My column last month was titled: "10 Tips for Pinterest Search Engine Optimization."
I intentionally titled it that because I had a suspicion that people were beginning to think about how Pinterest affected search results.
While I haven't seen the traffic numbers on this column that came from search, I can tell you that it possibly is my most retweeted column. Additionally, it gets retweeted consistently over time. Search traffic is great for driving long-term traffic to your site.
But interestingly, this column quickly got "republished" several places.
As I was logged in to my Google account, I saw this result:
The article from business2community.com is all 10 tips I wrote in my column. The author does link back to my column, but in a fairly inconspicuous way. He links back to two of his own services using keyword-rich anchor text. The anchor text back to my column is just the word "article."
This annoyed me for a couple reasons. Not the least of which was the fact that his article outranked my column - where he took all my tips!
However, I quickly found that when I signed out of Google, his article was much lower in the results. But when I did a search for the exact title "10 tips for Pinterest search engine optimization" I saw there was a whole bunch of people that took the column. Some of them are very kind in referencing the main source. Others are less so.
The question is: What do you do about this?
I suspect there are some organizations that would send out cease and desist letters. That is the wrong move.
If you become known as a person who freaks out every time people reuse your content, you likely will get what you ask for. People will stop referencing you. You will become an island, isolated and not linked to.
We are in an era where referencing your material, no matter how prolifically, is the path to success. It is the gateway to new exposure and new links.
The information age is all about making information free and available. That is the way the current is flowing. Trying to go against the current, swimming upstream, where you erect paywalls and run around threatening to sue people who take your content is a strategy from a bygone era.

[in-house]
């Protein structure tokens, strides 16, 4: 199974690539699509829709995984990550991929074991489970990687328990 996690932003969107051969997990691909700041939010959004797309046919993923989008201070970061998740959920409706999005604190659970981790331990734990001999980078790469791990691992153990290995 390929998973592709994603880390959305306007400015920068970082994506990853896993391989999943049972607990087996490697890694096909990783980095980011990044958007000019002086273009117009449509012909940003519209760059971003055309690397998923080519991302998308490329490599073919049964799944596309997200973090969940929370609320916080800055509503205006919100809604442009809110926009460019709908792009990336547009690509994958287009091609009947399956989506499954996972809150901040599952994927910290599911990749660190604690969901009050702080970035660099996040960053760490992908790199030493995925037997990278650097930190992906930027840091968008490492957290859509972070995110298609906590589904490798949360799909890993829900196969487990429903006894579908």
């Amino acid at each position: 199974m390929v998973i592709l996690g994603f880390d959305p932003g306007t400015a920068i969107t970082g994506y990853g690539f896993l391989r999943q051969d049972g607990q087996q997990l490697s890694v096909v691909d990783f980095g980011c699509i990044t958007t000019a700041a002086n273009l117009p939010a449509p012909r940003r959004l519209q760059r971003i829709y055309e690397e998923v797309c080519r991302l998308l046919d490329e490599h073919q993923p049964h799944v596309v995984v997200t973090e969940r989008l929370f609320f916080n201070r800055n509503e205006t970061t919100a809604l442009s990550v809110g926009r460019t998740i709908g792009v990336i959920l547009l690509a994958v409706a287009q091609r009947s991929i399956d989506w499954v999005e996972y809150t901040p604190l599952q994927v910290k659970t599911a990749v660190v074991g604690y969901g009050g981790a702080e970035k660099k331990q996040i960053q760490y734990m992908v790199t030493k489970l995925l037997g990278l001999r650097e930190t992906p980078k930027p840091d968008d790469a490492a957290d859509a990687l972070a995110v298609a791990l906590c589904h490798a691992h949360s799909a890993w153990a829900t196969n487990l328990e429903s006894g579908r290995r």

Today we have to figure out how to make money by letting people do whatever it is they want to do with our content. This goes for movies, music, and articles.
Here are three steps for dealing with people who steal your content:
This is where content is heading. Your content is only valuable if people access it.
Additionally, this is great link building. Everyone that takes your content is yet another opportunity to get a link. So, new people are being exposed to your stuff, and you are getting new links to your content that will help your search engine optimization.
How could you not want people to steal your content?
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Sage Lewis is the president of SageRock Digital Marketing. SageRock has been a leader in Web marketing since 1999, offering search engine optimization, paid search marketing, social media marketing, and analytics.
Sage speaks nationally with SES and other prominent Web marketing organizations. He is one of the most sought after speakers and coaches in the field of Web marketing. From coast to coast, Sage has trained, coached, and consulted with some of the largest brands and conferences in the country.
Sage is also "The Web Marketing Video Guy" with nearly 500 Web marketing videos published. Sage writes as an expert for ClickZ in the "Search Engine Marketing" section. He lives in Akron, Ohio with his wife, Rocky, and son, Indiana.
His columns can be found in the Search Engine Watch archive.
June 5, 2013
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